But maybe the BMIs of all the participants changed during the four-week period. We can calculate the change in BMI for each participant in the study, and then compare the mean change for the 41 maids in the informed group with the mean change for the 34 in the uninformed group. Here is a display (Informed=1 means informed, Informed=0 means uninformed):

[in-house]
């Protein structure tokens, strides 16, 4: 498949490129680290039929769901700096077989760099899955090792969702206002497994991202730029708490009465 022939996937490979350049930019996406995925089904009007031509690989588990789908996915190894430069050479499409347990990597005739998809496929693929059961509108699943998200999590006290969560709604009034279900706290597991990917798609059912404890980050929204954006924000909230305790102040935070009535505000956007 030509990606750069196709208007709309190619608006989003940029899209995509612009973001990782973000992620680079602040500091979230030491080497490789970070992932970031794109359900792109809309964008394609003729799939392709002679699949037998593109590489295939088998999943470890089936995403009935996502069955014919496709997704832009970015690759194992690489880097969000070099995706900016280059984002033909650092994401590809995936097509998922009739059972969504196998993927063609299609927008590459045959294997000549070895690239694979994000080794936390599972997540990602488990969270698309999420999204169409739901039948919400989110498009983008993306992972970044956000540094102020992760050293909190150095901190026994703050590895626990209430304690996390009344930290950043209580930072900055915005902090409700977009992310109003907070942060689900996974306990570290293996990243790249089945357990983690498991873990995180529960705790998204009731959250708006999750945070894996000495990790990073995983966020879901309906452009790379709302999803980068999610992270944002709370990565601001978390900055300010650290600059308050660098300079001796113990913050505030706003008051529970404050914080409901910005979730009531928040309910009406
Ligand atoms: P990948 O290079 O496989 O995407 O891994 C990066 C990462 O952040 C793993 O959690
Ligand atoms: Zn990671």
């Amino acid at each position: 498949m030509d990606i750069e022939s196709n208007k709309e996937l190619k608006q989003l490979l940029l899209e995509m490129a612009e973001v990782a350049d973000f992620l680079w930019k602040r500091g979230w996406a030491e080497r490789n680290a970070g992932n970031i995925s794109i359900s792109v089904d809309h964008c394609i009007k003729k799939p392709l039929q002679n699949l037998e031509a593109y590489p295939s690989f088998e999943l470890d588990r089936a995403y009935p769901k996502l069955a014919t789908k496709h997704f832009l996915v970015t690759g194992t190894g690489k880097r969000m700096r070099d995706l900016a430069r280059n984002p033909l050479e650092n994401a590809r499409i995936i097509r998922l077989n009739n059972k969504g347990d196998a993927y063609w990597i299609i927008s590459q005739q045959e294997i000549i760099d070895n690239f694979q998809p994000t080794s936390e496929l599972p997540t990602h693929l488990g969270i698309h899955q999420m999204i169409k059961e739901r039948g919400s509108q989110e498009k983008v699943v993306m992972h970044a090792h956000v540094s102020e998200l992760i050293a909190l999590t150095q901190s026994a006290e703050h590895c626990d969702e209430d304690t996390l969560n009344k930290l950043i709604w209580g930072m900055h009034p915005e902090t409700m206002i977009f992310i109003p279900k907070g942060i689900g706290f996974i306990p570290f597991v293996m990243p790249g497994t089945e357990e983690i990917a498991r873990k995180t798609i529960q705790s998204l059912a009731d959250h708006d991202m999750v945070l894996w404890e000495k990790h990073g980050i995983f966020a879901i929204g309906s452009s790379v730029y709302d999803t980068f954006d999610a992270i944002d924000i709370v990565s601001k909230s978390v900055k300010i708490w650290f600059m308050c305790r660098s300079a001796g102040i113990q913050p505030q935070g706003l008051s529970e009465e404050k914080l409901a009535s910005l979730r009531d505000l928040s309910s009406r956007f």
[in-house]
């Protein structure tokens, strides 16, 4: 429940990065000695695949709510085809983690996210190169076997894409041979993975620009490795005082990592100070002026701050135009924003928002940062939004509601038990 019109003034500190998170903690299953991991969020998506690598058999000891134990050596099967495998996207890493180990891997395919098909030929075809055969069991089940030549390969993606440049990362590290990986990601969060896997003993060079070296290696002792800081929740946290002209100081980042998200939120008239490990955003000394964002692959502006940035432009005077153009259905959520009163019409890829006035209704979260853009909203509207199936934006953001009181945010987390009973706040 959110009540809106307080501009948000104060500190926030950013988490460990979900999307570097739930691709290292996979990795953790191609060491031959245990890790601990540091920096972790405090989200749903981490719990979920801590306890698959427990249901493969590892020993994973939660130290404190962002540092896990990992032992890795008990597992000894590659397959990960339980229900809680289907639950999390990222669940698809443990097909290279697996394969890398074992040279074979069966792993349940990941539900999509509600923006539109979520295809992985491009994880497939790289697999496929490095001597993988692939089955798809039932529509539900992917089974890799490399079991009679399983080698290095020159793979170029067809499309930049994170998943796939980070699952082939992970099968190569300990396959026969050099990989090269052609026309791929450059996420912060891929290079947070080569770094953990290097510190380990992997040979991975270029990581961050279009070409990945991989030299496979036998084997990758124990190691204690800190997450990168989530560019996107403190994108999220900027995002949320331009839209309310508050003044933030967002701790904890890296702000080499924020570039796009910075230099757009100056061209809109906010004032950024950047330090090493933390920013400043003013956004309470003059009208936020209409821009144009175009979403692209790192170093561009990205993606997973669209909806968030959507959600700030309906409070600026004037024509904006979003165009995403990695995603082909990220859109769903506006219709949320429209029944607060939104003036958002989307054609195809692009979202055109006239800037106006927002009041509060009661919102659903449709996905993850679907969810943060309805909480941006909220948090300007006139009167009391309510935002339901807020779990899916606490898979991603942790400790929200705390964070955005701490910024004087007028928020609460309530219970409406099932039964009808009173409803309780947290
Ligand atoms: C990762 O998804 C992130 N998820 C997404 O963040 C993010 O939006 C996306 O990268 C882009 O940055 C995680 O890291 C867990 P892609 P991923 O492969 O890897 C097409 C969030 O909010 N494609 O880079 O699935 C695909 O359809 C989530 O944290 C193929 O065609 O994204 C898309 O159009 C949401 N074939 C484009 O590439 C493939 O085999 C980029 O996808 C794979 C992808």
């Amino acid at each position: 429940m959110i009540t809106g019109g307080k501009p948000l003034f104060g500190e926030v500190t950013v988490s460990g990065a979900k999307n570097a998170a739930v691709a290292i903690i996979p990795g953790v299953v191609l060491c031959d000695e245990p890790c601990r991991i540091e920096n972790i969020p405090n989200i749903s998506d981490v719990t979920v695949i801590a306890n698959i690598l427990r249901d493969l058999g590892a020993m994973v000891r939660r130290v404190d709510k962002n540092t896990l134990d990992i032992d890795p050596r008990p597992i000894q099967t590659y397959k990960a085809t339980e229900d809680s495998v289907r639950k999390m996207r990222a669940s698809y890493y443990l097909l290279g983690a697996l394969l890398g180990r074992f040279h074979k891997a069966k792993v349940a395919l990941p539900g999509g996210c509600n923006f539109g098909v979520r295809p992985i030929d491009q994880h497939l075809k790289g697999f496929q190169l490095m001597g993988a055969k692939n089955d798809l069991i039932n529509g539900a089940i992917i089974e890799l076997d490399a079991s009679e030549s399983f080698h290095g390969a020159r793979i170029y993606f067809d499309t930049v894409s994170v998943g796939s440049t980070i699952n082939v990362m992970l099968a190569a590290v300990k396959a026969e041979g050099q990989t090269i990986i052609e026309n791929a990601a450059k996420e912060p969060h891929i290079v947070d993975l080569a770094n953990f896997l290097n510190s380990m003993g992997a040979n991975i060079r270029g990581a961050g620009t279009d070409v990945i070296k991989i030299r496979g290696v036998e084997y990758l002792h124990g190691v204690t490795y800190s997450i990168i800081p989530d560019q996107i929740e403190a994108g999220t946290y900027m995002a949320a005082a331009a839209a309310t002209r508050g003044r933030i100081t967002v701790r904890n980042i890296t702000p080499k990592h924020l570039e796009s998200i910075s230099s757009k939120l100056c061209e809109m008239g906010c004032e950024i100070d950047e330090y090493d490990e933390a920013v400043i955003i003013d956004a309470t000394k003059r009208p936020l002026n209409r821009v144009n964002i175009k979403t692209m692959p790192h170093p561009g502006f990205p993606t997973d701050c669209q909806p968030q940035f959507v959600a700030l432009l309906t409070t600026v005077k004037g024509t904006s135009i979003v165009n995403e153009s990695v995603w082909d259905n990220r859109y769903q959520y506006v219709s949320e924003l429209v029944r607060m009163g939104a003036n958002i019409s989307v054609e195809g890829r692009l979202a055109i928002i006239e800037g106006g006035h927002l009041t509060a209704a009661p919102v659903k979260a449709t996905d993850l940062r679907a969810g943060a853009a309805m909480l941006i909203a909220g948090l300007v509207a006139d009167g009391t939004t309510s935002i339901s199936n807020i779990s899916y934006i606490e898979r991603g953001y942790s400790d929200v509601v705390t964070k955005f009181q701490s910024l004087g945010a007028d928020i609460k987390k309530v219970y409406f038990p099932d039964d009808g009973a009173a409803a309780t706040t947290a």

Which of these inference methods would you use to tell whether informing the maids made a difference in their BMIs? 1. See if the boxes in the boxplot overlap. The difference is significant if they don’t. 2. Find a confidence interval for the paired changes in BMI for each group. If the confidence intervals don’t overlap, then they are different. 3. Perform a two-sample t-test comparing whether the mean changes for the two groups are equal. 4. Use a Ï‡2 test of homogeneity. 5. Use a two-sample z-test for the proportions that gained weight in each group.